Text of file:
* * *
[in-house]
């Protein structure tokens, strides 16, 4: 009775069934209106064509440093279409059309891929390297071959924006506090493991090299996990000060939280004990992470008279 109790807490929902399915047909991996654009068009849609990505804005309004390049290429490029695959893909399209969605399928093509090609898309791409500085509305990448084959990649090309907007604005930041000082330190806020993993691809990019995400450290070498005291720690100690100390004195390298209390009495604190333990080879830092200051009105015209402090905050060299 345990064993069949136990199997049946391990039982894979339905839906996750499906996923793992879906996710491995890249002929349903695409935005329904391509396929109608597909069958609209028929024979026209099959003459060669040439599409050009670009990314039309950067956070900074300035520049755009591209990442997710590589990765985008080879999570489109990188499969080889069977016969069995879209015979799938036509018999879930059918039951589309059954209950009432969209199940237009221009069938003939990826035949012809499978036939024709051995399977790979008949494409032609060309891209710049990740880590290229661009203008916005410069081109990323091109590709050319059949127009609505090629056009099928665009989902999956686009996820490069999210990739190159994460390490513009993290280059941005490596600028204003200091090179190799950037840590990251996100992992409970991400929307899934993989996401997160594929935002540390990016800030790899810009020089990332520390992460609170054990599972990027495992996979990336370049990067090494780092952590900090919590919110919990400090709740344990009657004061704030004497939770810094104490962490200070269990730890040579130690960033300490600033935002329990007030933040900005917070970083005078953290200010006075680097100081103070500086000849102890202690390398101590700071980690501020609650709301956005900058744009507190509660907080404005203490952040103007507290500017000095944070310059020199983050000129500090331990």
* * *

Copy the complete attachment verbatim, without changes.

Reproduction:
[in-house]
């Protein structure tokens, strides 16, 4: 009775069934209106064509440093279409059309891929390297071959924006506090493991090299996990000060939280004990992470008279 109790807490929902399915047909991996654009068009849609990505804005309004390049290429490029695959893909399209969605399928093509090609898309791409500085509305990448084959990649090309907007604005930041000082330190806020993993691809990019995400450290070498005291720690100690100390004195390298209390009495604190333990080879830092200051009105015209402090905050060299 345990064993069949136990199997049946391990039982894979339905839906996750499906996923793992879906996710491995890249002929349903695409935005329904391509396929109608597909069958609209028929024979026209099959003459060669040439599409050009670009990314039309950067956070900074300035520049755009591209990442997710590589990765985008080879999570489109990188499969080889069977016969069995879209015979799938036509018999879930059918039951589309059954209950009432969209199940237009221009069938003939990826035949012809499978036939024709051995399977790979008949494409032609060309891209710049990740880590290229661009203008916005410069081109990323091109590709050319059949127009609505090629056009099928665009989902999956686009996820490069999210990739190159994460390490513009993290280059941005490596600028204003200091090179190799950037840590990251996100992992409970991400929307899934993989996401997160594929935002540390990016800030790899810009020089990332520390992460609170054990599972990027495992996979990336370049990067090494780092952590900090919590919110919990400090709740344990009657004061704030004497939770810094104490962490200070269990730890040579130690960033300490600033935002329990007030933040900005917070970083005078953290200010006075680097100081103070500086000849102890202690390398101590700071980690501020609650709301956005900058744009507190509660907080404005203490952040103007507290500017000095944070310059020199983050000129500090331990």